Comment


            • #7
              Originally posted by ChordOrganPlayer View Post
              1. Cleaning and tuning reeds. Yes, I've found lots of info on this, including not using a vacuum cleaner or compressed air on them, which is the first impulse. Seems fairly straightforward, with proper care and patience. It appears I should be able to access all the reeds without dismantling the entire organ. I see a front panel under the keyboard with four screws. I assume I would remove this to access the front reeds, and the reeds at the rear could be accessed with the back panel removed. Is that realistic? Or do I need to at least remove the sub bass and tremolo fan to access the reeds at the back? I'll take a closer look when I open the back panel again.

              2. One key is sticking/rough. Anything I can do about this before opening up the organ? It appears to be coming loose with some playing. Do I risk any critical damage by playing it a lot before opening it up and cleaning out the action? Even with it now returning after playing, it's movement feels rough. What causes the key to stick?
              [snip]
              6. Vox Humana/Tremolo fan: does not spin freely unless using a hand to help it along. When turning it makes a creaky sound. I am wondering if there is felt in the bushings that may be worn out/dried out? That may be causing too much friction for it to spin on its own.
              [snip again]
              9. Protecting the wood from drying out: It is very dry here. The organ has a large crack on the bass side (see photo). This may have formed when the organ was moved a few decades ago from a humid climate in Vancouver to the dry air of Calgary by the previous owner. I'm planning to get a hygrometer to monitor the humidity and adjust as needed. Assume a 40 to 50% target is ideal, similar to pianos? Is there any type of coating I should consider adding to protect the wood from drying out in the short term, without extensive refinishing or damaging any existing coatings? I have limited wood finishing experience, but plan to research more before doing anything. I've been reading Casey Pratt's blog to learn more about this.
              #1–Cleaning/Tuning: From the posts I've seen from Casey (SubBase), carefully cleaning each set of reeds properly will generally take care of the tuning as well. Removing the oxidation should bring the reeds back near (if not into) proper tuning.

              #2–Sticking/Rough Key: If the organ came from a moist environment, chances are there may be some moisture that has gotten into the felt, causing it to swell over time. Moving the key gently, but firmly from side-to-side can sometimes compress the felt enough to solve the issue, however, a bit of graphite on the wooden pitman (or guide pins) may help as well. Another member recommends a very small amount of lanolin in some cases.

              #6–Vox Humana/Tremolo Fan: The same solution for #2 may serve you well here as well–considering the moist environment it came from.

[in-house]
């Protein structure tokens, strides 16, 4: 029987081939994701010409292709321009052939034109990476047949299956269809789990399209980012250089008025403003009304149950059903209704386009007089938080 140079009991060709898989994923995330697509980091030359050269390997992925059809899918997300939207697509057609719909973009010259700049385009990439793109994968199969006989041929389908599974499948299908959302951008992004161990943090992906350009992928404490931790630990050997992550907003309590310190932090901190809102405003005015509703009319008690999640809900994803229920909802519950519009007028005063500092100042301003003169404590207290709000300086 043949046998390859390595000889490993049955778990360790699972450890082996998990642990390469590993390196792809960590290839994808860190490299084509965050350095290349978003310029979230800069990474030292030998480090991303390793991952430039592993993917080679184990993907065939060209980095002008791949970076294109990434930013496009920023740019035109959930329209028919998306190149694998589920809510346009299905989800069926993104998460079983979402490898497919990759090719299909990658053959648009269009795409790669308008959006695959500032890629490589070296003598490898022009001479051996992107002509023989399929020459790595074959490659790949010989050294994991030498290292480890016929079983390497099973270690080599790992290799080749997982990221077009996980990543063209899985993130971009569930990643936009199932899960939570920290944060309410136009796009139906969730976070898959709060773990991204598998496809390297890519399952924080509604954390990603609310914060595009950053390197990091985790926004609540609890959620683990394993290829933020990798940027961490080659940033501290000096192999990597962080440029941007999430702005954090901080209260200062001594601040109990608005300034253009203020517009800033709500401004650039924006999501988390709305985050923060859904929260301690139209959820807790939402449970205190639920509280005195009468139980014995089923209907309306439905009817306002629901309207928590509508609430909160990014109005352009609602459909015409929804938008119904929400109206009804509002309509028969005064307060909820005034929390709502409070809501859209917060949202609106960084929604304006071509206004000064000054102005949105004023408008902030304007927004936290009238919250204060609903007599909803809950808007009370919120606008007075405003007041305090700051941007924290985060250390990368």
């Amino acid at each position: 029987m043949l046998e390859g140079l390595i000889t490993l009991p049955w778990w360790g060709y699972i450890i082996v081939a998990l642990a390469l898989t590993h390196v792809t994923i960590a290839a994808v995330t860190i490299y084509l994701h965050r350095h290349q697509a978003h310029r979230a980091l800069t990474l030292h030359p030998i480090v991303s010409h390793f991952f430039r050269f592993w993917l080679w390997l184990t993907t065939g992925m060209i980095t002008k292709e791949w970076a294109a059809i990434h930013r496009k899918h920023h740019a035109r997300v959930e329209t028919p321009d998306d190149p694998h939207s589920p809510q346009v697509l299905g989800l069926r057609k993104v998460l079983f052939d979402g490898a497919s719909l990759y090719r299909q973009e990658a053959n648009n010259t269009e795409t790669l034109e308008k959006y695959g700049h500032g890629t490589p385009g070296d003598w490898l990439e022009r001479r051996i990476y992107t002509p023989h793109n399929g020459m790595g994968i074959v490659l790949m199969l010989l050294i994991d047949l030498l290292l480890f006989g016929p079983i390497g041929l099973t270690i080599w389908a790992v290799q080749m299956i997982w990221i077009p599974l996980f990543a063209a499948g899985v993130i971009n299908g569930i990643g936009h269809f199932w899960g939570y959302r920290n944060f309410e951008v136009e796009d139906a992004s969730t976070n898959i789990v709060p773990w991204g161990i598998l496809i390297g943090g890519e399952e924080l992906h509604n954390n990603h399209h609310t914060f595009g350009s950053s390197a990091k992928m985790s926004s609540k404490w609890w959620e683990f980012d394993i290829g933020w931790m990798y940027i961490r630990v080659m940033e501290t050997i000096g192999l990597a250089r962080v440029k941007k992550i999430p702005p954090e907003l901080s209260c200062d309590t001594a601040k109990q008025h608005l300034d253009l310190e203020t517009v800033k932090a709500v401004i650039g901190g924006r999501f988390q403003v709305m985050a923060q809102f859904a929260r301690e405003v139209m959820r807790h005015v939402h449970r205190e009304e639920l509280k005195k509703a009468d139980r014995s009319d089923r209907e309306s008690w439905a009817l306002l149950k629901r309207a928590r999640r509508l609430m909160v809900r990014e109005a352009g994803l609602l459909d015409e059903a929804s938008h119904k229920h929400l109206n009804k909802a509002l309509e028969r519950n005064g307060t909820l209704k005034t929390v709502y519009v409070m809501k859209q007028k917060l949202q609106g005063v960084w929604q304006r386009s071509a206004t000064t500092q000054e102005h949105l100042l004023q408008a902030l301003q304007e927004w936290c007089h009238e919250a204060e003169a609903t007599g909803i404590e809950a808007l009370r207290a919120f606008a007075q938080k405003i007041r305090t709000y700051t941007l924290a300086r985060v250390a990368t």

#9–Protecting Wood From Drying Out: If you have a very dry enviornment, sometimes heat pumps and/or propane stoves or other appliances have a byproduct of moisturizing the air enough to keep it in tolerable limits. If you have concrete that freezes in the winter, it will absorb moisture during the frozen months, and give up that moisture when it thaws in the Spring. Generally 40 to 60% is considered a tolerable range. In my area, the humidity can get as low as 15% in the Winter and as high as 85% in the Summer. I don't think it has had any permanent negative effects on any of my pump organs. Your organ has survived over a century so far, so I doubt you'll do it much damage in the next 20-30 years.

              Hope this helps.

              Michael
              Way too many organs to list, but I do have 5 Allens:
              • MOS-2 Model 505-B / ADC-4300-DK / ADC-5400 / ADC-6000 (Symphony) / ADC-8000DKC
              • Lowrey Heritage (DSO-1)
              • 10 Pump Organs, 1 Pipe Organ & 6 Pianos

              Comment


              • #8
                Thanks Michael for the useful tips.

                11. Condition of the Exhauster Valves, Bellows Cloth & Safety Valve
                Now that I'm learning the anatomy of the organ, I was able to reach up behind the treadles to inspect the condition of the exhauster valves, the front side of the bellows cloth and the safety valve. I attached a few photos.

                The exhauster valves appear to be intact, but curling at the edges. You can see the holes behind the leather flap in the photo.

                I'm able to feel most of the edge of the bellows cloth where it connects to the front and back panels. The cloth feels intact with no holes. However, a sharp crease is forming where the cloth connects with the front wood panel. Along this crease, a coating on the cloth feels dried, cracked and starting to peel away slightly (a few millimeters). I'm guessing the cloth must have have been redone at least once in its lifetime. I know the organ sat for at least 25 years since it was last played much at all. So perhaps the cloth was last redone some 30 to 50 years ago.

                The safety valve springs were loose and not contacting the valve flap at all. One spring fell off when I bumped it. I was able to bend the spring and add some tension to it, so it now at least contacts the valve flap. However, I have no idea what spring tension should be used, so I kept the tension minimal for now. I'll keep researching to see what I can find about the spring tension. Any tips are welcome, but I'm OK to do the work of gathering the info too.

                I'm curious to know to what extent the exhauster valves versus the bellows cloth might be contributing the most to any air leakage. But I suppose it doesn't matter in any case, as it all needs to be refurbished, and the organ dismantled to do so. I need that workshop space soon!
                Attached Files
                Harmony Chord Briscoe (fan powered reed organ)
                ca. 1890 Doherty Chapel Organ

                Comment